Lay Buddhists from all Buddhist traditions in the world are found in the Western world, especially in North America. Their involvement is highly limited, in the rising trend in meditation practices which has become mainstream today, being practiced even in neighborhood community halls. The overall benefits of involvement in and in actively promoting meditation practices in the many Buddhist shrines that they have established and patronize in the West, should receive greater attention.

Both the ordained and lay Buddhists have a responsibility to expose the younger generation growing up in the west, to meaningful Buddhist practices and training that lead them to higher levels of emotional maturity and inner development. It is a fact that opportunities to expose children to worthwhile Buddhist practices such as meditation are to a great extent lacking in most Buddhist temples established in western countries under the patronage of traditional Buddhists. Activities of most shrines focus more on a system of reverence and rituals. Opportunities should be made available for them to practice Buddhist meditation under the proper guidance of monks and grown-ups who are knowledgeable and dedicated to these practices. This will make them appreciate how meditation can help them find effective ways of dealing and coping with issues that they face in their daily lives, especially in their academic or professional lives. They will find useful ways of overcoming stress and pressures of modern existence, and developing and leading  happy lives.


In the world today, we see that the impact of uncontrolled greed goes far beyond the individual level. We see how it creates economic disparities among nations and communities, and between countries. Besides, we see that the greed of the human race is undermining the right of other living beings to exist. Violence is rampant in the contemporary world. Some of the historical hatred is bound up with religious causes or identities, and finds expression in terrorism that is plaguing the world today.

The Buddha sought to help people minimize the destructive effects of the deluded impulses and in fact, to transform them into the impetus or momentum for happiness. The Buddhist approach to peace starts from the fundamental act of surmounting the inner poisons. Through spiritual practice the energy inherent in our deluded impulses can be transformed in its entirety into the illuminating flame” of enlightened wisdom and inner tranquility. The three poisons can be subdued so that they no longer produce confusion and disruption and no longer drive us to act in a strange and destructive manner.

Private spirituality and morality alone cannot address and contain overall suffering of others- or the community at large. Suffering has a social dimension and its relief involves engaging in the lives of others through compassion, sacrifice and service. This is the spiritual path observed by committed Buddhists. Merely feeling sorry for those who suffer or meditatively channeling compassion to them or performing rituals on their behalf is of little value today. We need to be more actively involved by finding more direct and tangible ways of helping the suffering and relieving them from their misery. This is a more meaningful spiritual path. As Buddhists, we are committed to relieve suffering of others, and promoting peace. Compassion towards all living beings is one of the fundamental goals of Buddhist life.

 According to the Buddha’s teachings, all living beings and indeed all phenomena are interdependent; all things occur and exist only through their interrelationship with all other phenomena and this fabric of relatedness is of infinite extent both temporally and spatially. Herein lies the basis for the principle of mutually supportive coexistence of all beings so central to Buddhist thinking. In Buddhism, greed, hate and delusion are not merely grounds of wrong conduct or moral stains upon the mind; they are the root defilements or the primary causes of all bondage and suffering. The entire practice of the Dhamma can be viewed as the task of eradicating these evil roots by developing to perfection their antidotes — dispassion, compassion and wisdom. These defilements cause harm and suffering both personal and social, and their removal brings peace. Meditation and other spiritual  practices taught by the Buddha are effective means for achieving their removal.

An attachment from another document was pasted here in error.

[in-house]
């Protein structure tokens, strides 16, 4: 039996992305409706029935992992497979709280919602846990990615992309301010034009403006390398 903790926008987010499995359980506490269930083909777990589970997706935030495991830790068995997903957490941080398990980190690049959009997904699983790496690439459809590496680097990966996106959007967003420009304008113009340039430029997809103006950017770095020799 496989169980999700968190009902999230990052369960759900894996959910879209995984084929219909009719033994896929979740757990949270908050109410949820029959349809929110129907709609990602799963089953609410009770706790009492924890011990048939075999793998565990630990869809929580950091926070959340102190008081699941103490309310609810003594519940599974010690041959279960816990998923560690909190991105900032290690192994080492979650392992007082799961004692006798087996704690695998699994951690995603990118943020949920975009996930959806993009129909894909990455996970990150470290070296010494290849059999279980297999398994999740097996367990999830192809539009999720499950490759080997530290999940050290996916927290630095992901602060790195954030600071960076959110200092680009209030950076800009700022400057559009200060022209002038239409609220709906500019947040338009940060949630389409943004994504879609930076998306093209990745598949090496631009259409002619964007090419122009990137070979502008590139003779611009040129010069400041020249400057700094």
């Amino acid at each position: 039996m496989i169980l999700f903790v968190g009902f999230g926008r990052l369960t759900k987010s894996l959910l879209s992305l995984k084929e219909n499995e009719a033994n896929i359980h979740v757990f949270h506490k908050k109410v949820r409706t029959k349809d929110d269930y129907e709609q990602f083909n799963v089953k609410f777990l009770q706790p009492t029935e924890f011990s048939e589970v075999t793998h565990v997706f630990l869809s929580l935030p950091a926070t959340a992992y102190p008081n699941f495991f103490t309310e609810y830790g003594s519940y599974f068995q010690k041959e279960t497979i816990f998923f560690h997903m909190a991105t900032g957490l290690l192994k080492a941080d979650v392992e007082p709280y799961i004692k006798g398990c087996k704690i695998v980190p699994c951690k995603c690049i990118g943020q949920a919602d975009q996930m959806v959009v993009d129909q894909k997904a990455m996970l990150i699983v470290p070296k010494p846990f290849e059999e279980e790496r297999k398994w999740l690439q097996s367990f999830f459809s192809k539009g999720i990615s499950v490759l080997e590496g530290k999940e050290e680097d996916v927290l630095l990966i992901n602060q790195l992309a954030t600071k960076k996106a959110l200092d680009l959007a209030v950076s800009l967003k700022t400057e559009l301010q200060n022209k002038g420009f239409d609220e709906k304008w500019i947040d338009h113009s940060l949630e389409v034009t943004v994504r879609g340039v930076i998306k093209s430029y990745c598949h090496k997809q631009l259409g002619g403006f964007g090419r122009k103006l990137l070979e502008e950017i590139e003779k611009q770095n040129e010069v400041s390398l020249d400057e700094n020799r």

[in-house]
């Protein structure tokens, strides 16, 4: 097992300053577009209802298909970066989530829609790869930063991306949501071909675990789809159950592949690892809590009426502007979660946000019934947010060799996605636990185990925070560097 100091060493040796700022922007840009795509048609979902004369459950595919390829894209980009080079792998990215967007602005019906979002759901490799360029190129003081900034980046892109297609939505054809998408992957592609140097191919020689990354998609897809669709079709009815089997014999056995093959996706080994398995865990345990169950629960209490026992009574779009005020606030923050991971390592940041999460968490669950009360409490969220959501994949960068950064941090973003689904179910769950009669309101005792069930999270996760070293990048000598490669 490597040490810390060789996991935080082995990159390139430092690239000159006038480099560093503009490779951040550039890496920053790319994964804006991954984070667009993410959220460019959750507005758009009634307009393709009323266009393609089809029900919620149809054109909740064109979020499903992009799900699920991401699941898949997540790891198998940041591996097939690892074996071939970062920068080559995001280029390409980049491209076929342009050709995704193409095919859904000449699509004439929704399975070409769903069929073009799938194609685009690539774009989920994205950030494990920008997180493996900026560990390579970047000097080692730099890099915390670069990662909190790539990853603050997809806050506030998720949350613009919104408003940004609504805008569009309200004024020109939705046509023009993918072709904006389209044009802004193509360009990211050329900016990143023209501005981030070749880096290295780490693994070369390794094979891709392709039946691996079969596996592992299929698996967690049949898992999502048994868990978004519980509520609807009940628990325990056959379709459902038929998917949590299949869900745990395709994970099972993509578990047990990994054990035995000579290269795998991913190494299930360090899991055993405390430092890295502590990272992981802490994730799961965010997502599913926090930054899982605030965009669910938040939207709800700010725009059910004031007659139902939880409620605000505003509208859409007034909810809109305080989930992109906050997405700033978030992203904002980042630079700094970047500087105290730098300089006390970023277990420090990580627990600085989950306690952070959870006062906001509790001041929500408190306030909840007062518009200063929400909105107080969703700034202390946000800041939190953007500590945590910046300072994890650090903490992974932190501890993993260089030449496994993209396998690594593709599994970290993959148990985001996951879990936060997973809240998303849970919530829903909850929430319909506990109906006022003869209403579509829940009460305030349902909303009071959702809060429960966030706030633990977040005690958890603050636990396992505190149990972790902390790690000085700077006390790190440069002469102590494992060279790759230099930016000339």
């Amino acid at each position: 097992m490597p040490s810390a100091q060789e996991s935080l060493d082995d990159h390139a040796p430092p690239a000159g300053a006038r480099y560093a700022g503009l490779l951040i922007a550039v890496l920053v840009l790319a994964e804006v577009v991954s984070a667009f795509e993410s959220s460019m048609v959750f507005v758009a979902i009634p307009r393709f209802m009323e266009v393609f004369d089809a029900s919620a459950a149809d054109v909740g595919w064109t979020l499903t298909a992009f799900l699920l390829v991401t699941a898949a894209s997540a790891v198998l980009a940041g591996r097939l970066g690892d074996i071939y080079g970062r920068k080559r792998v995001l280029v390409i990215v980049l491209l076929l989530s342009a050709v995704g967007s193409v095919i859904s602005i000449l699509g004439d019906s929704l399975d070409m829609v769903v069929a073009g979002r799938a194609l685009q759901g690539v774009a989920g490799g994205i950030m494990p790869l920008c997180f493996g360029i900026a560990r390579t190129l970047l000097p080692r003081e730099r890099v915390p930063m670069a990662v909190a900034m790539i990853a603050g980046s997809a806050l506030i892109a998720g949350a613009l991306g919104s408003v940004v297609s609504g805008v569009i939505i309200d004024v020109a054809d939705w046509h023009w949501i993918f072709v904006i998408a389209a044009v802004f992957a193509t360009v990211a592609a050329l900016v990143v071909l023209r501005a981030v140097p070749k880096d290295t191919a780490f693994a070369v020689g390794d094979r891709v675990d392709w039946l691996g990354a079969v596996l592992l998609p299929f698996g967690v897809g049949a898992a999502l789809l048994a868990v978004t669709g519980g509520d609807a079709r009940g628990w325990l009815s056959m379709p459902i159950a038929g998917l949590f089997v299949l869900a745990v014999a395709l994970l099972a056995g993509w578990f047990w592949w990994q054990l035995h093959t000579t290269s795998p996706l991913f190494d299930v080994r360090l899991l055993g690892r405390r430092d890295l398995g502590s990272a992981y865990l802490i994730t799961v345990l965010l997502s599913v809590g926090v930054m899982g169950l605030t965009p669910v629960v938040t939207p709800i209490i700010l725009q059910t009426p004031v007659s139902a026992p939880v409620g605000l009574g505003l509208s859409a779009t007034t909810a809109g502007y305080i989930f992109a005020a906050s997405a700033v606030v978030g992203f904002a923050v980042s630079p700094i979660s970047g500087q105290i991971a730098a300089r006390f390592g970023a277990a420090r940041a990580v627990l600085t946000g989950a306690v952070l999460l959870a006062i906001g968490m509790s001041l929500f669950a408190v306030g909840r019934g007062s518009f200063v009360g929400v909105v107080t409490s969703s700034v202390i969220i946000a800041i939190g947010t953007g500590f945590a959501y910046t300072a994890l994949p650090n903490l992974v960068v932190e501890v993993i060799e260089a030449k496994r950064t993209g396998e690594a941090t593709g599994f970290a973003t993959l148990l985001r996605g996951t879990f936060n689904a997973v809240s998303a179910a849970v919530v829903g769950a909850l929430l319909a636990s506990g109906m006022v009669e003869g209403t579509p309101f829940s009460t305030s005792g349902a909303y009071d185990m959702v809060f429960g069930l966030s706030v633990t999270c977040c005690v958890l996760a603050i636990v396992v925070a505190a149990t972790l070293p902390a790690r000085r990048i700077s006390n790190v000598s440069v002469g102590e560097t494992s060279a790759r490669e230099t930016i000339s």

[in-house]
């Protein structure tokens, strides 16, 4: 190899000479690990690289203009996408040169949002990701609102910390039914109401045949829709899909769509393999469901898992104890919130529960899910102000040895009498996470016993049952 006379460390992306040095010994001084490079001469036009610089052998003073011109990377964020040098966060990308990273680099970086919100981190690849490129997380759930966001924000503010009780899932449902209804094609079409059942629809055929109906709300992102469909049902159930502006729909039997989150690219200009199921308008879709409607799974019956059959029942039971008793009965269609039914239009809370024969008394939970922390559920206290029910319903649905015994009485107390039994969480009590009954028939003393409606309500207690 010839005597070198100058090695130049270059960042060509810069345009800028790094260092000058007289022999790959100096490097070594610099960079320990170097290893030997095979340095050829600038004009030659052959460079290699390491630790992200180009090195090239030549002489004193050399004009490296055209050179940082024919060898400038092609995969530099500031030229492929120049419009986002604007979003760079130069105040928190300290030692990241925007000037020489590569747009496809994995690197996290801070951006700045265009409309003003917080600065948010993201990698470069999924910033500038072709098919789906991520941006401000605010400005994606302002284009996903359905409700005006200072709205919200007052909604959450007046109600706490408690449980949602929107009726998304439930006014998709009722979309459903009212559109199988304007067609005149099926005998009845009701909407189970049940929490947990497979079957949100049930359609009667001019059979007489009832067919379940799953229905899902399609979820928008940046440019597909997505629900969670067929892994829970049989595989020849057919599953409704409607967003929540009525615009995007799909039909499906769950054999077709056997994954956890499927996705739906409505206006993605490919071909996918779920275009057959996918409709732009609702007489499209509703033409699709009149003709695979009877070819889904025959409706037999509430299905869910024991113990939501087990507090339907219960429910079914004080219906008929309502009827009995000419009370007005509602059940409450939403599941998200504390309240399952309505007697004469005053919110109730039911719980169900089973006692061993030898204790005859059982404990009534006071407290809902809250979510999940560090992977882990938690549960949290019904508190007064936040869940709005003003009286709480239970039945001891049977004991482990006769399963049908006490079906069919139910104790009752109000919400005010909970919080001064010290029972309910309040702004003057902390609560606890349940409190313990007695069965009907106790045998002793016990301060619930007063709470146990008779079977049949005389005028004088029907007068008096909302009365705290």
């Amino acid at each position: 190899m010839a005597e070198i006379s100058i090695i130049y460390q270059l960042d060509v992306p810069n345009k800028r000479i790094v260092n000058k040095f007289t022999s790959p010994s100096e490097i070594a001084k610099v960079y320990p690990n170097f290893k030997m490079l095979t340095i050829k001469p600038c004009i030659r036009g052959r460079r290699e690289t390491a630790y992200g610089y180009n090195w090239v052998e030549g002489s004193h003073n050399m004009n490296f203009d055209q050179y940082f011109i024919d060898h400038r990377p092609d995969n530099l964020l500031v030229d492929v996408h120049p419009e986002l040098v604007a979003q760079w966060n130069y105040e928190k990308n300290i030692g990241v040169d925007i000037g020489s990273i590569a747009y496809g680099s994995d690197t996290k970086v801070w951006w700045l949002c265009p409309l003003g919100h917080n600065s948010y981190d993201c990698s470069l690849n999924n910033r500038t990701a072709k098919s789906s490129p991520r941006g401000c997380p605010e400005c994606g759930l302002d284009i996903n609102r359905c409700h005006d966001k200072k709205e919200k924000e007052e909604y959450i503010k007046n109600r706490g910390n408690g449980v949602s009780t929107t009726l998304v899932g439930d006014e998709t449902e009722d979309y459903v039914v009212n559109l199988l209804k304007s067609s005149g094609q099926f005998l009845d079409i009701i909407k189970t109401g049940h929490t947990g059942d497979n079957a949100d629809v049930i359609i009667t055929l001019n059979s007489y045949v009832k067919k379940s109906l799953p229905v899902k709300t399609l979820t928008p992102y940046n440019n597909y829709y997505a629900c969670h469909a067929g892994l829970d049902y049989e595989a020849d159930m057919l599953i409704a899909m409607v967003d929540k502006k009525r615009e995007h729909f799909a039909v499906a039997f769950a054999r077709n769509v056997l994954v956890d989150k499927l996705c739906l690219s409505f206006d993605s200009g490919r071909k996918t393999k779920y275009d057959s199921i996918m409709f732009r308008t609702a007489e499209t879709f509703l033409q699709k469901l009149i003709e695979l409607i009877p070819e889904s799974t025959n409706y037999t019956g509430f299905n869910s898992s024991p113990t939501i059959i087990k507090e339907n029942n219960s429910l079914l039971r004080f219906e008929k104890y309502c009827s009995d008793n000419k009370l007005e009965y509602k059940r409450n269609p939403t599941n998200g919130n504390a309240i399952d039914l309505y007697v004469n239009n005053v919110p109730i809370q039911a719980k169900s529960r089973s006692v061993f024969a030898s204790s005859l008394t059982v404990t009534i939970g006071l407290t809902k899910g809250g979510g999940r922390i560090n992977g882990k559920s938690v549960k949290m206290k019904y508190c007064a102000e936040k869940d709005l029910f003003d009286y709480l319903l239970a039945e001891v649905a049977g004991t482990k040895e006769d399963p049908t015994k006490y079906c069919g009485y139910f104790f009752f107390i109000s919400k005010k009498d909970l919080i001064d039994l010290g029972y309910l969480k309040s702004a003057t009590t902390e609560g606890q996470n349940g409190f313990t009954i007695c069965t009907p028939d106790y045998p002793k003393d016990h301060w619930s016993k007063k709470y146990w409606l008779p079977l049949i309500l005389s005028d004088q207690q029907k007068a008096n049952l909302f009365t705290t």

Dr. Daya Hewapathirane                                                                                                                       Richmond BC, CANADA                                                                                          daya.hewapathirane@gmail.com


* The Noble Eight-fold Path consists of (1) Right Understanding or Samma-ditthi”, (2) Right Thoughts or Samma-sankappa”, (3) Right Speech or Samma-vaca”, (4) Right Actions or Samma-kammanta”, (5) Right Livelihood or Samma-ajiva”, (6) Right Effort or Samma-vayama”, (7) Right Mindfulness or Samma-sati”, and (8) Right Concentration or Samma-samadhi.  Of these eight factors the first two are grouped under the heading of Wisdom (panna), the next three under Morality (sila), and the last three under Concentration (samadhi). But according to the order of spiritual development the sequence is as follows:

  1. Morality (sila) : Right Speech, Right Action, Right Livelihood                II. Concentration (samadhi) : Right Effort, Right Mindfulness, Right Concentration                     III. Wisdom (panna) : Right Understanding,  Right Thoughts .

Morality (sila) is the first stage on this path to Nibbana. Securing a firm footing on the ground of morality, a practicing Buddhist embarks upon the second stage on Concentration or Samadhi which involves the control and culture of the mind. Samadhi — is the “one-pointedness” or concentration of the mind on one object to the entire exclusion of all irrelevant matter. Concentration on respiration is the easiest to gain the one-pointedness of the mind. When one gains perfect one-pointedness of the mind it is possible for one to develop Insight or ‘Panna’  which enables one to see things as they truly are. Here the heavy burden of sorrow is relinquished, all forms of attachment are annihilated resulting in the attainment of Nibbana.


  1. Nimal Says:

    Refrain from this and that is a bit stupid not practical in the real world. So get real, I say.Definitly not in Canada,